JMA„MRI„Climate Research Dep.„Yuhji Kuroda„Solar cycle modulation of the Southern Annular mode

Solar cycle modulation of the Southern Annular mode



The effect of the 11-year solar cycle modulation on the Southern Annular Mode (SAM) in the Southern Hemisphere is examined through analysis of observational data from 1968 to 2001. It is found that the year-to-year variability of the October-November mean SAM differs significantly according to the solar activity. In high solar activity years, the SAM signal extends to the upper stratosphere during October to December and activity in the troposphere lasts until autumn, whereas in low solar activity years, the SAM signal is confined almost inside the troposphere from October to December and it disappears by January. This situation is very similar to that observed for the modulation of the winter mean North Atlantic Oscillation in the Northern Hemisphere. An important role of ozone on the solar cycle modulation of the SAM is suggested.

Next, using a coupled chemistry-climate model, we simulated the structural modulation of the Southern Annular Mode (SAM) caused by the change in ultraviolet radiation (UV) associated with the 11-year solar cycle. In an enhanced UV run, the SAM signal in late winter extended to the upper stratosphere and persisted until the following autumn. In a reduced UV run, the signal was mostly confined to the troposphere and disappeared very quickly during the following summer. This greater persistence in an enhanced UV run is connected to the formation of an ozone anomaly in the polar lower stratosphere, produced by the modulation of the Brewer-Dobson circulation in late winter.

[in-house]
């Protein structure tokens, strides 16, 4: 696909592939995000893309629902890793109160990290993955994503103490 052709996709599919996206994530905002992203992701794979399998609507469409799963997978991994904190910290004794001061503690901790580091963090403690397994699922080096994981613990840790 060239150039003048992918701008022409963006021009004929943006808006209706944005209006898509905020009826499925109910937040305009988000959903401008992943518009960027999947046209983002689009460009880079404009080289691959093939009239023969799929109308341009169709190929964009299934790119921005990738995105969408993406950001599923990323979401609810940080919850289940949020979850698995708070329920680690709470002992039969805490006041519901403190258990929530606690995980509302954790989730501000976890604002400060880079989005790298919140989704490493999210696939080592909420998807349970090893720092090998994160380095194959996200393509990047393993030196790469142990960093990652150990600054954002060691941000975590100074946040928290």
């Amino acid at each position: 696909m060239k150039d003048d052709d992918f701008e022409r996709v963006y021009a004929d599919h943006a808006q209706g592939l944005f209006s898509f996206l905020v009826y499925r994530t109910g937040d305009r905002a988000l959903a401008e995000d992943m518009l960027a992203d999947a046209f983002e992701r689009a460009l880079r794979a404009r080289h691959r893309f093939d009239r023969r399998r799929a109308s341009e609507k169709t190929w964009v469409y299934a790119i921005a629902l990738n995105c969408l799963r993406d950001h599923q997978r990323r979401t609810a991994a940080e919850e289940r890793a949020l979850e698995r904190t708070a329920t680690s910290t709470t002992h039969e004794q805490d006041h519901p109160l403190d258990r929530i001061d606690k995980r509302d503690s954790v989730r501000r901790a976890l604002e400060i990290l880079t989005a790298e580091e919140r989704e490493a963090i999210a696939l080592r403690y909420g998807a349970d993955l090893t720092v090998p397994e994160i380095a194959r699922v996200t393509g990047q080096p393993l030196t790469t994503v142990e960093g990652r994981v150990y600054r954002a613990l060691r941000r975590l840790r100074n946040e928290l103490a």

Furthermore, the effect of the 11-year solar cycle on the troposphere-stratosphere (TS) coupling in the southern hemisphere (SH) late winter/spring is examined through the analysis of observations and simulations with a chemistry-climate model. It is found that the TS coupling in the SH late winter/spring is significantly modified according to the solar cycle; the dynamical coupling between the troposphere and stratosphere becomes stronger with the increasing solar activity. Such modulation of the strength of the TS coupling is found to be the source of the solar-cycle modulation of the annular mode in late winter/spring.

Figure 1, Correlation coefficients between October-November mean Southern Annular mode index and@zonal-mean zonal wind from October to February for HS years (upper panel) and LS years (lower panel). The contour interval is 0.1 and contours are drawn for absolute values greater than or equal to 0.5 and for zero. Shading is applied to regions where absolute value of correlation is greater than 0.4. Dashed lines indicate negative values. (From Kuroda and Kodera, 2005)

Figure 2, orrelation coefficients between November-December mean Southern Annular Mode index and the zonal-mean zonal wind at each grid point for the 20-year time frame of the HS (upper panels) and LS (lower panels) runs. The contour interval is 0.1 and contours are drawn for zero and for absolute values greater than or equal to 0.5. Shading is applied to regions where the absolute value of the correlation is significant for 95% levels (greater than 0.44). Dashed lines indicate negative values. (From Kuroda and Shibata, 2006)

Figure 3, Scatter plots indicating the relationship between the correlation between the November-mean 30-hPa and 850-hPa SAM indices, and mean F10.7 index in the SH. The horizontal bar indicates the range of F10.7 indices of each winter for the calculation. (From Kuroda et al., 2007)


Figure 4, Correlation coefficients between the December SAM index at the 30-hPa level and zonal-mean zonal wind from the model-experiments of a chemistry-climate model (CCM) with changing ultra-violet radiation. From left to right, panels illustrate ultra-solar (US), high-solar (HS), and low-solar (LS) runs. The numbers below the panels indicate the correlations between the 30- and 850-hPa SAM indices. (From Kuroda et al., 2007)



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